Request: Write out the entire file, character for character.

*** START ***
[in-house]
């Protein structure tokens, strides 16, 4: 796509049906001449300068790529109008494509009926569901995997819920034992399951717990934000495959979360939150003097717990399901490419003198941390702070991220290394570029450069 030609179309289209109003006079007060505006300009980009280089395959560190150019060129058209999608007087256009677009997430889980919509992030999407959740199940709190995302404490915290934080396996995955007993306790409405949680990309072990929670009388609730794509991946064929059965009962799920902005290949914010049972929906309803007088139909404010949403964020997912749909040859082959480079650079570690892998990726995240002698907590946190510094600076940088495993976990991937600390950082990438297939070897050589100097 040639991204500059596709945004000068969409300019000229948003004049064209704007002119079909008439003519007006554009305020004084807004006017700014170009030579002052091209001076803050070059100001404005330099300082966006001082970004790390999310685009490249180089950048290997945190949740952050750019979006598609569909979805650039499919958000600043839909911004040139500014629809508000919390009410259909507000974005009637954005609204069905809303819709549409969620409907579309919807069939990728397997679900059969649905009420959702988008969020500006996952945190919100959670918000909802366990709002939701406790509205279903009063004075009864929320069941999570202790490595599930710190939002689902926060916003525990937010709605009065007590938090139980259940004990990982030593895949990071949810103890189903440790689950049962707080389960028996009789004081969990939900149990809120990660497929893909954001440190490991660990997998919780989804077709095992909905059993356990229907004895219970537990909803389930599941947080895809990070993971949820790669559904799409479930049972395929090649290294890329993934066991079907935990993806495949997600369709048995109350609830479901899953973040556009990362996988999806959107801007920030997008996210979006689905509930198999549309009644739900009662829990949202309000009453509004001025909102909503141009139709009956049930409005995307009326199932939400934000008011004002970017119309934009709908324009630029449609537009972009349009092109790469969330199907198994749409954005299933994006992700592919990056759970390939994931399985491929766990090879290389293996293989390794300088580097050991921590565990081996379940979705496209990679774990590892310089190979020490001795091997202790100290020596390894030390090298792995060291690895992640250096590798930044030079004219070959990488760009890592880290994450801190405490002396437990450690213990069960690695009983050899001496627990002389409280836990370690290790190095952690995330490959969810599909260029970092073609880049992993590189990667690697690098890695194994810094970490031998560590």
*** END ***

[in-house]
């Protein structure tokens, strides 16, 4: 796509049906001449300068790529109008494509009926569901995997819920034992399951717990934000495959979360939150003097717990399901490419003198941390702070991220290394570029450069 030609179309289209109003006079007060505006300009980009280089395959560190150019060129058209999608007087256009677009997430889980919509992030999407959740199940709190995302404490915290934080396996995955007993306790409405949680990309072990929670009388609730794509991946064929059965009962799920902005290949914010049972929906309803007088139909404010949403964020997912749909040859082959480079650079570690892998990726995240002698907590946190510094600076940088495993976990991937600390950082990438297939070897050589100097 040639991204500059596709945004000068969409300019000229948003004049064209704007002119079909008439003519007006554009305020004084807004006017700014170009030579002052091209001076803050070059100001404005330099300082966006001082970004790390999310685009490249180089950048290997945190949740952050750019979006598609569909979805650039499919958000600043839909911004040139500014629809508000919390009410259909507000974005009637954005609204069905809303819709549409969620409907579309919807069939990728397997679900059969649905009420959702988008969020500006996952945190919100959670918000909802366990709002939701406790509205279903009063004075009864929320069941999570202790490595599930710190939002689902926060916003525990937010709605009065007590938090139980259940004990990982030593895949990071949810103890189903440790689950049962707080389960028996009789004081969990939900149990809120990660497929893909954001440190490991660990997998919780989804077709095992909905059993356990229907004895219970537990909803389930599941947080895809990070993971949820790669559904799409479930049972395929090649290294890329993934066991079907935990993806495949997600369709048995109350609830479901899953973040556009990362996988999806959107801007920030997008996210979006689905509930198999549309009644739900009662829990949202309000009453509004001025909102909503141009139709009956049930409005995307009326199932939400934000008011004002970017119309934009709908324009630029449609537009972009349009092109790469969330199907198994749409954005299933994006992700592919990056759970390939994931399985491929766990090879290389293996293989390794300088580097050991921590565990081996379940979705496209990679774990590892310089190979020490001795091997202790100290020596390894030390090298792995060291690895992640250096590798930044030079004219070959990488760009890592880290994450801190405490002396437990450690213990069960690695009983050899001496627990002389409280836990370690290790190095952690995330490959969810599909260029970092073609880049992993590189990667690697690098890695194994810094970490031998560590």